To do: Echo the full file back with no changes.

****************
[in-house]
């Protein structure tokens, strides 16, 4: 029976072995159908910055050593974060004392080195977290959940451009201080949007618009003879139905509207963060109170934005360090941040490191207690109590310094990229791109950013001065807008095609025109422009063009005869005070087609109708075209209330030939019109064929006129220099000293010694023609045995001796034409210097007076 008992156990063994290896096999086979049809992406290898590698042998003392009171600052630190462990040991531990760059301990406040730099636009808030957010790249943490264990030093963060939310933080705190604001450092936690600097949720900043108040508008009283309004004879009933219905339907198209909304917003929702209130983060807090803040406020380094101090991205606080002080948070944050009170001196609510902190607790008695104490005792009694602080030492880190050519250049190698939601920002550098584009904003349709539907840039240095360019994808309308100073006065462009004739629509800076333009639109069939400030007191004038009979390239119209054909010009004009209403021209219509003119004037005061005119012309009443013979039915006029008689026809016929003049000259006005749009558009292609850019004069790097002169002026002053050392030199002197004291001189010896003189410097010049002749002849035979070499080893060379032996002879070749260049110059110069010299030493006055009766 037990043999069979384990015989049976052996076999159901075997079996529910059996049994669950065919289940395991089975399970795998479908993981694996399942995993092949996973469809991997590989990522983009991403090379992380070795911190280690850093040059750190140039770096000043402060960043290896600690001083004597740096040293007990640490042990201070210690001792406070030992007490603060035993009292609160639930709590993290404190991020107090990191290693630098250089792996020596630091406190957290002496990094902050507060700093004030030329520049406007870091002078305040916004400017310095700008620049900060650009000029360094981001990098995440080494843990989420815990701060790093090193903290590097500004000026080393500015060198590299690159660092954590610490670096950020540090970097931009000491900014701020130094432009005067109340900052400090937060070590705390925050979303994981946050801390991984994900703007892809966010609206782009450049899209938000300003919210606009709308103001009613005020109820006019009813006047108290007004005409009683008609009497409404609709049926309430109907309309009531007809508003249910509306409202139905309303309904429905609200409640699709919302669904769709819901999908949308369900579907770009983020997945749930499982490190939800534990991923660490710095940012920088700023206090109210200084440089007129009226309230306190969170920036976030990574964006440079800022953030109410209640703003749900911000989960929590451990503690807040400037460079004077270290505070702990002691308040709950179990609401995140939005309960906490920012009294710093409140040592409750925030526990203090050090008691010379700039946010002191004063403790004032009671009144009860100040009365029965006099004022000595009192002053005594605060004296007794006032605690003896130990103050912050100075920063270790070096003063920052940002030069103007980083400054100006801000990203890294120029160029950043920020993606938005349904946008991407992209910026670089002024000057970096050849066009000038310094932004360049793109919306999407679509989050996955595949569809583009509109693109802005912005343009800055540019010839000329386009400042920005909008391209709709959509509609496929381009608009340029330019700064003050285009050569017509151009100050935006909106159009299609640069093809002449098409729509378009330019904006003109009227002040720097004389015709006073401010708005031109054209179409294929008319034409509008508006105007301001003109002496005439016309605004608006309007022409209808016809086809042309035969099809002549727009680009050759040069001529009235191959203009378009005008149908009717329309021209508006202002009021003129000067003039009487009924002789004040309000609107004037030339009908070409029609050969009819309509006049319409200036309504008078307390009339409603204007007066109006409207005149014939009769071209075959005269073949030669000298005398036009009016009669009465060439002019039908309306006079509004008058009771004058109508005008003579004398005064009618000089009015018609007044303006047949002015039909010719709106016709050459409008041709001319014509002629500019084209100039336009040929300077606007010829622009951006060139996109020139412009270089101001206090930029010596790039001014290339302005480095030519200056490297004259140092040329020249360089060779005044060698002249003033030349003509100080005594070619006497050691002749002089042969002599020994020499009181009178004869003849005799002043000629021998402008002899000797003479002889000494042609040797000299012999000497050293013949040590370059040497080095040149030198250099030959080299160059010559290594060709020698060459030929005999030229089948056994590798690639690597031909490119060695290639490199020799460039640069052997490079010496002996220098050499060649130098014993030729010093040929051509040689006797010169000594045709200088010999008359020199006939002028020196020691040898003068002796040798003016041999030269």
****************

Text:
[in-house]
């Protein structure tokens, strides 16, 4: 029976072995159908910055050593974060004392080195977290959940451009201080949007618009003879139905509207963060109170934005360090941040490191207690109590310094990229791109950013001065807008095609025109422009063009005869005070087609109708075209209330030939019109064929006129220099000293010694023609045995001796034409210097007076 008992156990063994290896096999086979049809992406290898590698042998003392009171600052630190462990040991531990760059301990406040730099636009808030957010790249943490264990030093963060939310933080705190604001450092936690600097949720900043108040508008009283309004004879009933219905339907198209909304917003929702209130983060807090803040406020380094101090991205606080002080948070944050009170001196609510902190607790008695104490005792009694602080030492880190050519250049190698939601920002550098584009904003349709539907840039240095360019994808309308100073006065462009004739629509800076333009639109069939400030007191004038009979390239119209054909010009004009209403021209219509003119004037005061005119012309009443013979039915006029008689026809016929003049000259006005749009558009292609850019004069790097002169002026002053050392030199002197004291001189010896003189410097010049002749002849035979070499080893060379032996002879070749260049110059110069010299030493006055009766 037990043999069979384990015989049976052996076999159901075997079996529910059996049994669950065919289940395991089975399970795998479908993981694996399942995993092949996973469809991997590989990522983009991403090379992380070795911190280690850093040059750190140039770096000043402060960043290896600690001083004597740096040293007990640490042990201070210690001792406070030992007490603060035993009292609160639930709590993290404190991020107090990191290693630098250089792996020596630091406190957290002496990094902050507060700093004030030329520049406007870091002078305040916004400017310095700008620049900060650009000029360094981001990098995440080494843990989420815990701060790093090193903290590097500004000026080393500015060198590299690159660092954590610490670096950020540090970097931009000491900014701020130094432009005067109340900052400090937060070590705390925050979303994981946050801390991984994900703007892809966010609206782009450049899209938000300003919210606009709308103001009613005020109820006019009813006047108290007004005409009683008609009497409404609709049926309430109907309309009531007809508003249910509306409202139905309303309904429905609200409640699709919302669904769709819901999908949308369900579907770009983020997945749930499982490190939800534990991923660490710095940012920088700023206090109210200084440089007129009226309230306190969170920036976030990574964006440079800022953030109410209640703003749900911000989960929590451990503690807040400037460079004077270290505070702990002691308040709950179990609401995140939005309960906490920012009294710093409140040592409750925030526990203090050090008691010379700039946010002191004063403790004032009671009144009860100040009365029965006099004022000595009192002053005594605060004296007794006032605690003896130990103050912050100075920063270790070096003063920052940002030069103007980083400054100006801000990203890294120029160029950043920020993606938005349904946008991407992209910026670089002024000057970096050849066009000038310094932004360049793109919306999407679509989050996955595949569809583009509109693109802005912005343009800055540019010839000329386009400042920005909008391209709709959509509609496929381009608009340029330019700064003050285009050569017509151009100050935006909106159009299609640069093809002449098409729509378009330019904006003109009227002040720097004389015709006073401010708005031109054209179409294929008319034409509008508006105007301001003109002496005439016309605004608006309007022409209808016809086809042309035969099809002549727009680009050759040069001529009235191959203009378009005008149908009717329309021209508006202002009021003129000067003039009487009924002789004040309000609107004037030339009908070409029609050969009819309509006049319409200036309504008078307390009339409603204007007066109006409207005149014939009769071209075959005269073949030669000298005398036009009016009669009465060439002019039908309306006079509004008058009771004058109508005008003579004398005064009618000089009015018609007044303006047949002015039909010719709106016709050459409008041709001319014509002629500019084209100039336009040929300077606007010829622009951006060139996109020139412009270089101001206090930029010596790039001014290339302005480095030519200056490297004259140092040329020249360089060779005044060698002249003033030349003509100080005594070619006497050691002749002089042969002599020994020499009181009178004869003849005799002043000629021998402008002899000797003479002889000494042609040797000299012999000497050293013949040590370059040497080095040149030198250099030959080299160059010559290594060709020698060459030929005999030229089948056994590798690639690597031909490119060695290639490199020799460039640069052997490079010496002996220098050499060649130098014993030729010093040929051509040689006797010169000594045709200088010999008359020199006939002028020196020691040898003068002796040798003016041999030269």